The Dominion Pipeline Monitoring Coalition published a report in early 2017 describing both the risk of failure and the unavoidable environmental damage associated with the plans for drilling through the Blue Ridge. This report described the risk factors confronting both the HDD and contingency DPI operations. Although detailed geophysical investigation of the drill path is standard practice for assessing the feasibility of prospective HDD and DPI operations, the information considered during environmental review was limited in both scope and reliability. No subsurface borings were completed at or near the HDD endpoints and geophysical survey data were obtained for less than 25% of the drill path. See A High-Risk Proposal: Drilling Through the Blue Ridge Mountains for the Atlantic Coast Pipeline

Now, we learn that Dominion Energy is belatedly collecting data that should have been collected and made available during environmental review. 

Dominion Energy knows how to game the system:  defer collection and analysis of essential environmental data until after the review process is concluded and approvals have been obtained. 

Further info:

CSI Incident Report – submitted to DEQ, 3/13/18

Request for Investigation – Submitted to FERC, 3/22/18

Environmental Justice in Buckingham County

A March 25, 2018, article in the Atlanta Black Herald discusses How a Historically Black Virginia Community is Taking On a Pipeline and Rebuking the Gospel of Fossil Fuels.

“God wants to build a pipeline. More specifically, he wants the Koch brothers, the controversial right-wing billionaires and petrochemical moguls, to shepherd this divine intervention of natural gas along a 600-mile path from West Virginia to North Carolina, cutting through rural Buckingham County, Virginia, south of Richmond. This was the largely veiled message behind a well-attended December 2016 gospel event held at a community center in Richmond’s East Highland Park neighborhood where hundreds of mostly African-American area residents praised the skies above while celebrity musical acts commanded the stage.

“Unbeknownst to many attendees, the mission of the event itself was anything but holy. Part of a well-funded propaganda campaign, the concert was sponsored by Fueling US Forward, a fossil fuel advocacy group supported by Koch Industries, and included an intermission panel with industry lobbyists promoting an increased reliance on fossil fuels and such giveaways as the paying-off of attendees’ power bills….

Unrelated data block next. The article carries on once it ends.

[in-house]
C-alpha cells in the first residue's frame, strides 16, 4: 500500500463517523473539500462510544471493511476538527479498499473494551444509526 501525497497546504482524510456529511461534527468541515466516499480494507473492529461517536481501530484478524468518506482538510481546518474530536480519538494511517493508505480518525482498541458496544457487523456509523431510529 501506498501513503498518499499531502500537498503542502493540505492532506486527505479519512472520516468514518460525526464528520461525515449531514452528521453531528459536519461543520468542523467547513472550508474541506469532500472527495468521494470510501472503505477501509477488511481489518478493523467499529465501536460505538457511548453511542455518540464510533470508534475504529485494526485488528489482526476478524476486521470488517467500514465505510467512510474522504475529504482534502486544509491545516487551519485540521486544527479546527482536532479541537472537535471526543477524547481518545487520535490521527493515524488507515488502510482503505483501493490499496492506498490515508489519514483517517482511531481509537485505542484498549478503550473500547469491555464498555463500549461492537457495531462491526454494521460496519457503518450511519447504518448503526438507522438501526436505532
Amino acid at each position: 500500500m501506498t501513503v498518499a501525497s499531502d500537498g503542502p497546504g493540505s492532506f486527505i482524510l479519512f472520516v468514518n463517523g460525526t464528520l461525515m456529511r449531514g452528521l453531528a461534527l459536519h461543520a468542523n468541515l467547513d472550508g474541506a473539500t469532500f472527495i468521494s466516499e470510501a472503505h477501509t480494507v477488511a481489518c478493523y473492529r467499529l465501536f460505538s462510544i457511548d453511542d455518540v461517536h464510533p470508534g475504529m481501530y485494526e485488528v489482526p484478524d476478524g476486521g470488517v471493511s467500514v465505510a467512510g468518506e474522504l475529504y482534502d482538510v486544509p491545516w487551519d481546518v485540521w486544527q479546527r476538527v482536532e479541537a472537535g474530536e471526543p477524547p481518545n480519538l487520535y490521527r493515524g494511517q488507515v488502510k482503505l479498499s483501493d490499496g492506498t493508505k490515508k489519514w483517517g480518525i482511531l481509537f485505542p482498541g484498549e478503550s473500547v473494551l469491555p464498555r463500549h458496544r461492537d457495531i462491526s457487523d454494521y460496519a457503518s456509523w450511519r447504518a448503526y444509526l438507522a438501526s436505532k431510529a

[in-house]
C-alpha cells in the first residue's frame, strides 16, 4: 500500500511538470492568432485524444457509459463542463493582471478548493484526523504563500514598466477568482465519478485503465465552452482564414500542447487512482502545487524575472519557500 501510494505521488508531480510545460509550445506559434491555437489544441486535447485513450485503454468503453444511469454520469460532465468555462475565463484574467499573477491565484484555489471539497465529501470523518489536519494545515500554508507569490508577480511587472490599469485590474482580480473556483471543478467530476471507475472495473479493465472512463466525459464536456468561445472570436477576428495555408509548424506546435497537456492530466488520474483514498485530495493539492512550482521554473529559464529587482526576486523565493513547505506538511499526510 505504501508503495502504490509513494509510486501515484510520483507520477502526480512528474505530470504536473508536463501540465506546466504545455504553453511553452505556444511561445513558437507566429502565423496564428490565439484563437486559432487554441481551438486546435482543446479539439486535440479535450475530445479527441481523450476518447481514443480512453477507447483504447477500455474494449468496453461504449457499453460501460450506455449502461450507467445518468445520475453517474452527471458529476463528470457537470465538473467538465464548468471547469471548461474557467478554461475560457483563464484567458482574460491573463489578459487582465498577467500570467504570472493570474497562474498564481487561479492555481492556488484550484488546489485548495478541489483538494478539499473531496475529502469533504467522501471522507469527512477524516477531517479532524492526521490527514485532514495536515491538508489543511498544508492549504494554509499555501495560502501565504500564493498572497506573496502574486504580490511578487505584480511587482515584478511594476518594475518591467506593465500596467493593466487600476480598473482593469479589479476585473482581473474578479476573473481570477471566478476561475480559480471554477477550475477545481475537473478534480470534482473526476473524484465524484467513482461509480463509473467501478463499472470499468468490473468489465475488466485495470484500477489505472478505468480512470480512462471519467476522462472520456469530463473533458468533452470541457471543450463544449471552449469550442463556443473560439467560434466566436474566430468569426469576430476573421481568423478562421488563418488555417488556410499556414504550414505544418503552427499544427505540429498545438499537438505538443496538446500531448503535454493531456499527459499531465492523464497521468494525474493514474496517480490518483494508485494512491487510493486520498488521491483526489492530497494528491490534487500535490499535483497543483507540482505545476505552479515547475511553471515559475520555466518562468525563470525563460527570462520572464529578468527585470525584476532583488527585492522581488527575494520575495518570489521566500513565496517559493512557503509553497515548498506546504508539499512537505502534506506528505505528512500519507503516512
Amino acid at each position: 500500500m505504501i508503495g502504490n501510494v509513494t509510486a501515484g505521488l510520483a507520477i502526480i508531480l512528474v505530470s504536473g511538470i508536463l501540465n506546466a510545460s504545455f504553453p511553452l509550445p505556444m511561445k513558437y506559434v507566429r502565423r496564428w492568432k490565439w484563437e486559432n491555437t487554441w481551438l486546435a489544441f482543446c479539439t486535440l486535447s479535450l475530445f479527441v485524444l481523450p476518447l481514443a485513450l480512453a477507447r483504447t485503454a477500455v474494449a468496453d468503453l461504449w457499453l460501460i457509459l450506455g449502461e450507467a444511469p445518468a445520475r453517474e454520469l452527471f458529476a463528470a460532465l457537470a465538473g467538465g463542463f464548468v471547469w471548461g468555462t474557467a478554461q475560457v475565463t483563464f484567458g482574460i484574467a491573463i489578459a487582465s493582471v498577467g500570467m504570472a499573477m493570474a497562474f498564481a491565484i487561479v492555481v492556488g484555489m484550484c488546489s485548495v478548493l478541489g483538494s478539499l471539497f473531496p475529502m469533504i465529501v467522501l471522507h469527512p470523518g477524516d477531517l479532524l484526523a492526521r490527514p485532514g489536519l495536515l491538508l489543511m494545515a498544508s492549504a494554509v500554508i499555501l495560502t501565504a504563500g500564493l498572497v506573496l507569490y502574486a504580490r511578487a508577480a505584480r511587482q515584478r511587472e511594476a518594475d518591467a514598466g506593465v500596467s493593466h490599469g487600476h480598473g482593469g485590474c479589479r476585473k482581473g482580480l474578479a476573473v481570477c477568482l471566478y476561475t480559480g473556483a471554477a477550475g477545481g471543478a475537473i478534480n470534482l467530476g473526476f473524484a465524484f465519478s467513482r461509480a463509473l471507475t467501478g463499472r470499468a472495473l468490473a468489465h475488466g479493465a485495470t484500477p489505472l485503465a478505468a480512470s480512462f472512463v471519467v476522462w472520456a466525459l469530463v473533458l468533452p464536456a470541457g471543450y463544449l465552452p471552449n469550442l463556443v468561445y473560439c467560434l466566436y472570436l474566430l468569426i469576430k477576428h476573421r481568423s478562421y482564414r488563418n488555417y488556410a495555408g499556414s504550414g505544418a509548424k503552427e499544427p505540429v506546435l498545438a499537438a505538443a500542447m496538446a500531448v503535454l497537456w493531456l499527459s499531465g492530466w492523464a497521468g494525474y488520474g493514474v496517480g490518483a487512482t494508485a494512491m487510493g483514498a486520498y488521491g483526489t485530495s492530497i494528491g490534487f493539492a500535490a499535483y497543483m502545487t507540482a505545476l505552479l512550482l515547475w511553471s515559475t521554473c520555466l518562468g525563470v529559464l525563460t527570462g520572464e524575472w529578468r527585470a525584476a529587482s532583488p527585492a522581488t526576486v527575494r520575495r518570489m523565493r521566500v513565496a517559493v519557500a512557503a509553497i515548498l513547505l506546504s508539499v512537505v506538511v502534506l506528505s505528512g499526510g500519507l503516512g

“But some area residents know a false prophet when they see one. ‘We’re dealing with environmental injustice because here in the Union Hill communities it’s predominantly Black,’ said John Laury, a native of Buckingham who raises cattle on his scenic 98-acre farm. ‘They anticipated choosing us here in a predominantly Black area because they anticipated the least resistance. But they have received more resistance than they had anticipated.'”

As a bonus, listen to John and Ruby Laury, living in the compressor station target zone in Buckingham County, speak on environmental justice.

Read the full article here. Another article on the same topic is here.

VADEQ Issues “Notice of Violation” Against ACP

DEQ Takes Enforcement Action Against Atlantic Coast Pipeline, LLC


Contact: Ann Regn, (804) 698-4442,

RICHMOND, VA. – The Virginia Department of Environmental Quality (DEQ) issued a Notice of Violation (NOV) to Atlantic Coast Pipeline, LLC (ACP) on March 16, 2018, for failing to maintain adequate limits of disturbance during tree felling operations in violation of Virginia’s State Water Control Law. These limits forbid work within buffer zones to protect stream and wetland crossings during pipeline development, and are instrumental to the protection of Virginia’s environment and natural resources.

The NOV identifies violations on 15 separate sites resulting in an estimated 0.84 acres in impact to wetlands and streams.

“DEQ is watching pipeline activities closely and expects full compliance with all conditions,” said David K. Paylor, Director. “We will not hesitate to initiate enforcement actions like this to make sure the project complies with good environmental standards.”

The NOV requires ACP representatives to contact DEQ within 10 days to discuss how to remedy the situation and explain how they will prevent future violations.

While limited tree felling is allowed, the activity cannot impact riparian areas. Furthermore, land disturbance cannot begin until all of the erosion and sediment and stormwater control plans required for all sections of the project are approved by DEQ. “The agency’s review of the project has been the most thorough in the history of the Commonwealth, and the enforcement will be as rigorous,” said Director Paylor.

The issuance of an NOV is the first step in triggering enforcement action by DEQ. Enforcement actions are frequently resolved with payment of a civil charge and required action to correct the violation. A copy of the NOV can be obtained on DEQ’s webpage

The 600-mile underground Atlantic Coast Pipeline originates in West Virginia and travels through Virginia and North Carolina. The pipeline is being developed jointly by Dominion Energy, Duke Energy, Piedmont Natural Gas and Southern Company Gas. Though the Federal Energy Regulatory Commission has independent authority over many of the procedures related to federal pipeline development, DEQ is able to exercise enforcement authority over many aspects of the project.

Early press coverage of the Notice of Violation in the Roanoke Star and The Recorder.